I'm certainly too ignorant to decide in what ways the UK system or the US system are better or worse, but in this particular example I do not see any significant difference.

  • by Anonymous Coward on Thursday July 31, 2014 @04:52PM (#47577261)

    That is the problem. If they want to end anonymity then they need to provide legal repercussions for ANYONE who would abuse the data being gathered on people. Even if its over a border and especially if it is our CORPORATE MASTERS. This would require something that governments the world over have proven themselves incapable of: saying no to billions or trillions of dollars in bribe/lobby/campaign contributions.

  • Re:House of Lords? (Score:5, Insightful)

    by iserlohn (49556) on Thursday July 31, 2014 @05:22PM (#47577521) Homepage

    So who is whipping up the fevour? More likely than not it is people with money and connections.

    Democracy allows government to be directed by the mob. Who controls the mob controls the government. That's the whole problem with campaign finance and lobbying in the US. In such a system, the politicians in government are only puppets servings moneyed interests. These are the people funneling money into lobbying and the political machine (e.g. Koch brothers) or controls the press (think Murdoch and Fox news).

    It is blindingly obvious that it is not the people in government that calls the shots, it's the people that have the money to get the people in government.

  • by lgw (121541) on Thursday July 31, 2014 @06:26PM (#47577917) Journal

    For speech to result in physical attacks - a strong causal connection - that's no longer hate speech, that's "incitement to riot". We've had no problem keeping "hate speech" legal but "incitement to riot" illegal in America for centuries now.

    Speech should always be protected as speech. But telling your bodyguard to shoot someone is not illegal because of the words you use, but instead because of the immediate desired outcome of that speech. Running on a platform of killing all the Jews is political speech, and should be protected (and for goodness sake, please oh please let the candidate actually say that sort of thing on camera, not keep it as a secret agenda, so that democracy can happen properly there). Saying "hey, lets go attack that guy right there, right now!" has never been protected speech.

    "On a computer" changes nothing.

  • by infolation (840436) on Thursday July 31, 2014 @09:20PM (#47578767)
    There is a third possibility, taking into account the normal modus operandi of security-related law-creation in the UK

    1. lawmakers propose outrageous idea that no sane person could possibly agree to
    2. after outrage, lawmakers say they will redraft the law in consultation with the public
    3. lawmakers proudly present a 'watered down' version that any reasonable person would still say was kafta-esque, were it not for the previous suggestions of step 1
    4. the laws they wanted all along make it onto the statute book

    This simple process was used time and again by former home secretary David Blunkett, and the Conservative party have learned his methods well.
  • by O('_')O_Bush (1162487) on Friday August 01, 2014 @12:23AM (#47579329)
    You forgot the part, when regarding stripping rights, of a full on assault by the media and propaganda campaign to fuel a moral panic to push otherwise outrageous demands into law.

    That followed by many years of conditioning into modes of thinking that make those laws seem sane.

    Classic U.K. strategy.
  • by cowwoc2001 (976892) on Friday August 01, 2014 @12:51AM (#47579397)

    For speech to result in physical attacks - a strong causal connection - that's no longer hate speech, that's "incitement to riot". We've had no problem keeping "hate speech" legal but "incitement to riot" illegal in America for centuries now.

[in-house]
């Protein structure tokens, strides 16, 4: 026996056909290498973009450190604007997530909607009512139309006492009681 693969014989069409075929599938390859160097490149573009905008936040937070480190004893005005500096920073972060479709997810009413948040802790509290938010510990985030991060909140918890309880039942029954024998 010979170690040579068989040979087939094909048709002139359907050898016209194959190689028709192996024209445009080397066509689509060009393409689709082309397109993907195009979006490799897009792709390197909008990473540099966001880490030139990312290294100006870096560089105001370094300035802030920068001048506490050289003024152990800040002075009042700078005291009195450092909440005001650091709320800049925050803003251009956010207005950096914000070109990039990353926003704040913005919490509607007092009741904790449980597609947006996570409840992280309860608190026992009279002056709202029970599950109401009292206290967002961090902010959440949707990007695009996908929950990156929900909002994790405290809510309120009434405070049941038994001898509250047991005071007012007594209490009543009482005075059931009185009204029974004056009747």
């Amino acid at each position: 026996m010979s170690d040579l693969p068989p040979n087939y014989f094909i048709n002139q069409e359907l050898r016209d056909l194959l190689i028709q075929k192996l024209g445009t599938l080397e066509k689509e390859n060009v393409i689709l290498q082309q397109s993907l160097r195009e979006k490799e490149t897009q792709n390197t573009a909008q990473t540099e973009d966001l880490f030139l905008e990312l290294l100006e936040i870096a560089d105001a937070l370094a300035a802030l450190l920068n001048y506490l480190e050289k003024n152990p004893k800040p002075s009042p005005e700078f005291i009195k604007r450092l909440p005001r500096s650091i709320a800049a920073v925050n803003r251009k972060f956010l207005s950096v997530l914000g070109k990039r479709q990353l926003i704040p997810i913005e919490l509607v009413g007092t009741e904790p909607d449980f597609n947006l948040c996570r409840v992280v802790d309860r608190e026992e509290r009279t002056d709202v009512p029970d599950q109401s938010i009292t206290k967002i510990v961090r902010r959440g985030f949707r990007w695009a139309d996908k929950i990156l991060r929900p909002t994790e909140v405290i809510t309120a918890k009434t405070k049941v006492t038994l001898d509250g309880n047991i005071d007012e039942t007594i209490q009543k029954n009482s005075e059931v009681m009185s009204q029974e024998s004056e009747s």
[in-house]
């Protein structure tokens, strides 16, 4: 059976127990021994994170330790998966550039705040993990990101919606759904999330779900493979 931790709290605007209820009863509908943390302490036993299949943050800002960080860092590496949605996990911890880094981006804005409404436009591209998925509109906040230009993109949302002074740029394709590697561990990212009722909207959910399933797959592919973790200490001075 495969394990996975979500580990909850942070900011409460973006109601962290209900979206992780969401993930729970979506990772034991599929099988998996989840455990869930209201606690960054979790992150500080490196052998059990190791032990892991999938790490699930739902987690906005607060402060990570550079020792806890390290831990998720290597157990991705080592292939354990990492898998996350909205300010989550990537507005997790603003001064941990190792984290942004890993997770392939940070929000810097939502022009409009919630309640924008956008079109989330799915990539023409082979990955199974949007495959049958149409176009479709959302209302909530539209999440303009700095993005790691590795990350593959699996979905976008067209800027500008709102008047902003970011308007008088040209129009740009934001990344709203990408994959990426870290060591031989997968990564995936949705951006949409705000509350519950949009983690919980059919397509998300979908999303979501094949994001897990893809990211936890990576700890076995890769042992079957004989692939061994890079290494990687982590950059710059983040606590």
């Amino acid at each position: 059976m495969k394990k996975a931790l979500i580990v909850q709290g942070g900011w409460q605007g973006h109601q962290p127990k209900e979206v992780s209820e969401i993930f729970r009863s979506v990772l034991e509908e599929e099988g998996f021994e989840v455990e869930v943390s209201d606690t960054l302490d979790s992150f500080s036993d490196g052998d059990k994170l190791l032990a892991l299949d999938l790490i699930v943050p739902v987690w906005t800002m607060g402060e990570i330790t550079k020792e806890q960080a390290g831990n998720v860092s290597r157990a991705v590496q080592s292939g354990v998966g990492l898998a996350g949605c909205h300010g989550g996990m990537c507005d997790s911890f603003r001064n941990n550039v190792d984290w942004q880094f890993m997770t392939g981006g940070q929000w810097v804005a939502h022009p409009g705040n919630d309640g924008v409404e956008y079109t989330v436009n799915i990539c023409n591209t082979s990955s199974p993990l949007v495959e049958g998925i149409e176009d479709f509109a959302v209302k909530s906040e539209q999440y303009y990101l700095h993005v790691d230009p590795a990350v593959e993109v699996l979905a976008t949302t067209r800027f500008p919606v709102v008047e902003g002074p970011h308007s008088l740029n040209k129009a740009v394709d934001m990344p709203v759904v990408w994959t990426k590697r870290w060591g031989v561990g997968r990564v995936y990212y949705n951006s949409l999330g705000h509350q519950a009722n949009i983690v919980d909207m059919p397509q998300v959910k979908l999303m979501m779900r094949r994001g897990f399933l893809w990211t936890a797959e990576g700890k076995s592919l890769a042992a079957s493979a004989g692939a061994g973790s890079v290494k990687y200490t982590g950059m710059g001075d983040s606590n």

Speech should always be protected as speech. But telling your bodyguard to shoot someone is not illegal because of the words you use, but instead because of the immediate desired outcome of that speech. Running on a platform of killing all the Jews is political speech, and should be protected (and for goodness sake, please oh please let the candidate actually say that sort of thing on camera, not keep it as a secret agenda, so that democracy can happen properly there). Saying "hey, lets go attack that guy right there, right now!" has never been protected speech.

    "On a computer" changes nothing.

    No one is that dumb. You will be hard pressed to find direct/immediate causality between repeated demonization against ethnic groups and the subsequent violence protests that ensue. But there is also no denying that when people post videos that incite hate against ethnic groups, coupled with a caption that says "Fucking Jews!" it tends to have a real effect. I just saw a video spread on Facebook that claimed to show Israeli soldiers burying Palestinian children alive with exactly that caption. Now, the soldiers in question were not Israeli (the Jordanian flag on the uniform kind of gave that away) but most of the viewers did not catch on. The video received over 1,500 shares with 1,200 comments to the effect of "Jewish bloodsuckers, we should end them". So sure, I can't count how many of the people who viewed this video went on to commit violence against Jews. But I can guess many of them were negatively affected and a sizable portion of them went out to protest, and a portion of them turned to violence.

    It's no coincidence that Hitler employed a strong propaganda campaign. If this kind of crap didn't work, he wouldn't have bothered. We need to admit that words, photos and videos make a difference and do lead to increased racism and eventually physical violence. We need to find a way to balance these concerns with Freedom of Speech.

  • by davester666 (731373) on Friday August 01, 2014 @02:31AM (#47579587) Journal

    "Every so often, people who don't really understand the importance of anonymity or how it enables free speech (especially among marginalized people), think they have a brilliant idea: "just end real anonymity online.""

    Oh, they completely understand the importance of anonymity and how it enables dissent. And that is exactly why they come up with "just end real anonymity" [no need to make it specifically mention online].